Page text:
Living in darkness leads to desperation, and desperation can lead people to do tragic or beautiful things.
At this time of year in particular, working from a building open to the public during the day, I come across two kinds of people. There are those who come trying to scam us (and our neighbours) out of money. We have learnt to be wise as serpents and innocent as doves. But what kind of darkness has so borne down on someone to drive them to attempt to steal from a church, to try to exploit kind-heartedness?
And there are those who come, having lost a loved one, and feeling that somehow, by not being able to stave off death, they have let their loved one down. Invariably, in sitting and listening to them, I can see that nothing is further from the truth. Again and again, they recount how they were there day-in day-out, or tell of battle after battle won, before one day they weren’t there or a final battle inevitably lost. Sometimes darkness allows us to shine, even if we cannot see ourselves shining.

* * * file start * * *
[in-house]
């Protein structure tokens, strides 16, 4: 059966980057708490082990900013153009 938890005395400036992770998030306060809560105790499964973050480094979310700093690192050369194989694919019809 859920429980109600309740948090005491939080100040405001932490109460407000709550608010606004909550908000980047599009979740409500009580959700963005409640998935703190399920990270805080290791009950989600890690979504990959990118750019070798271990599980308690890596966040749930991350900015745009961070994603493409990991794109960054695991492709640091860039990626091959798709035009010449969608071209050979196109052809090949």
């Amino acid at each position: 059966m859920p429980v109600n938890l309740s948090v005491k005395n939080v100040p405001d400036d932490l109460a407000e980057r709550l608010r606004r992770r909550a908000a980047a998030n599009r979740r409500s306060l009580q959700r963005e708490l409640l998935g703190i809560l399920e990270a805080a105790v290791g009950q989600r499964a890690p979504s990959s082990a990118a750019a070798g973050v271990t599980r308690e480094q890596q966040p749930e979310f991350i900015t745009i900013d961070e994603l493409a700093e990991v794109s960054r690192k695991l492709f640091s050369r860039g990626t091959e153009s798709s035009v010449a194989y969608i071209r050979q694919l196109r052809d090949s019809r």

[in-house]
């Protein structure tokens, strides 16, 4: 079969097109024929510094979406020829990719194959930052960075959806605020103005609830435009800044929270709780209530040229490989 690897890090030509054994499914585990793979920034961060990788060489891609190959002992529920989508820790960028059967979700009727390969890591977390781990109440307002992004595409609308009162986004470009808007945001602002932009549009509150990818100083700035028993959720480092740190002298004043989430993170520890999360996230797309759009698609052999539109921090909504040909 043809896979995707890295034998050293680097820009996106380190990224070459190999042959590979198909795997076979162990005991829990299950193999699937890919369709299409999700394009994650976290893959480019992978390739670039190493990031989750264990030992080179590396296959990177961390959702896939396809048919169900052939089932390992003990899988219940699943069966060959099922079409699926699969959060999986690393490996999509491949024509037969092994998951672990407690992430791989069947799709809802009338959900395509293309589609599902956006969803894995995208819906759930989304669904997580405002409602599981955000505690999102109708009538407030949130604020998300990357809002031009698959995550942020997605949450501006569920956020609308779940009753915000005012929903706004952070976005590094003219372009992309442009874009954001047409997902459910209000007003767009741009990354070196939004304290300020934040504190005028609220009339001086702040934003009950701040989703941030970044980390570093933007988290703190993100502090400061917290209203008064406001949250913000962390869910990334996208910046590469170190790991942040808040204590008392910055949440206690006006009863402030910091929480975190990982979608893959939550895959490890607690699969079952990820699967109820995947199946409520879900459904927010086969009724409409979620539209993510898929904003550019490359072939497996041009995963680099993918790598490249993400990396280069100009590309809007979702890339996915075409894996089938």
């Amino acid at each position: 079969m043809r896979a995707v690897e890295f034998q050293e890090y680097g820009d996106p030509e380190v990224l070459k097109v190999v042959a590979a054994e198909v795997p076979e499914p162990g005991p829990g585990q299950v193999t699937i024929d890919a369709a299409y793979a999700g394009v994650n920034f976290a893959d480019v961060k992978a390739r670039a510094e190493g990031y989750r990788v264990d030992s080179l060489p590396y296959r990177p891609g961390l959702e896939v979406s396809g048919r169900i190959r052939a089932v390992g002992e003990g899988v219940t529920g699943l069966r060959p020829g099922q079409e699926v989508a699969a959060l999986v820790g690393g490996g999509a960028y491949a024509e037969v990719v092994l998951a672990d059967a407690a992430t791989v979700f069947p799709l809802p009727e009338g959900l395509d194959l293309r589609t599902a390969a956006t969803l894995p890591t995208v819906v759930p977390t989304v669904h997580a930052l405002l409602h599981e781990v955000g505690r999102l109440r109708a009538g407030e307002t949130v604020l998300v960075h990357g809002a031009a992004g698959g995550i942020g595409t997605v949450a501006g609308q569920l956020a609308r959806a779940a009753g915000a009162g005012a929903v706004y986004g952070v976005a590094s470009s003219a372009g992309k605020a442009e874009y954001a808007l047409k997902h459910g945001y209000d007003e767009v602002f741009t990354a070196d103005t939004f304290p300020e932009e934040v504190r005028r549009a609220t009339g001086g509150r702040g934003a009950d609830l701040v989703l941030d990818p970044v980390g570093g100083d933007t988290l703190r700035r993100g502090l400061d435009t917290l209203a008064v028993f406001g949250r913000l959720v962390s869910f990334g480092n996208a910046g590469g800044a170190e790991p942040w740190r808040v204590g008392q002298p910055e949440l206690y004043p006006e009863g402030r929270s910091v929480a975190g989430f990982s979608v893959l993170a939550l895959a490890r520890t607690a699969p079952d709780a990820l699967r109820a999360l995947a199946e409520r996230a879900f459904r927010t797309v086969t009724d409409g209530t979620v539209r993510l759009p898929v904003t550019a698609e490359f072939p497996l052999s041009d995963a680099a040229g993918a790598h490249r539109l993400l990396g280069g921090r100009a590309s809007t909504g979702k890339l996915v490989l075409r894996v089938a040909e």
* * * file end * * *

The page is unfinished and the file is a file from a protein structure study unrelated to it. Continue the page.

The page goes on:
Jesus is described as the Morning Star, visible in that part of the night which feels especially dark before the sun begins to rise and the sky grows light again, by degrees. More, so bright that it remains visible even as the darkness falls away: a promise, or testimony, that outlasts the dark and sees us into day.
O Morning Star,
splendour of light eternal and sun of righteousness:
Come and enlighten those who dwell in darkness
and the shadow of death.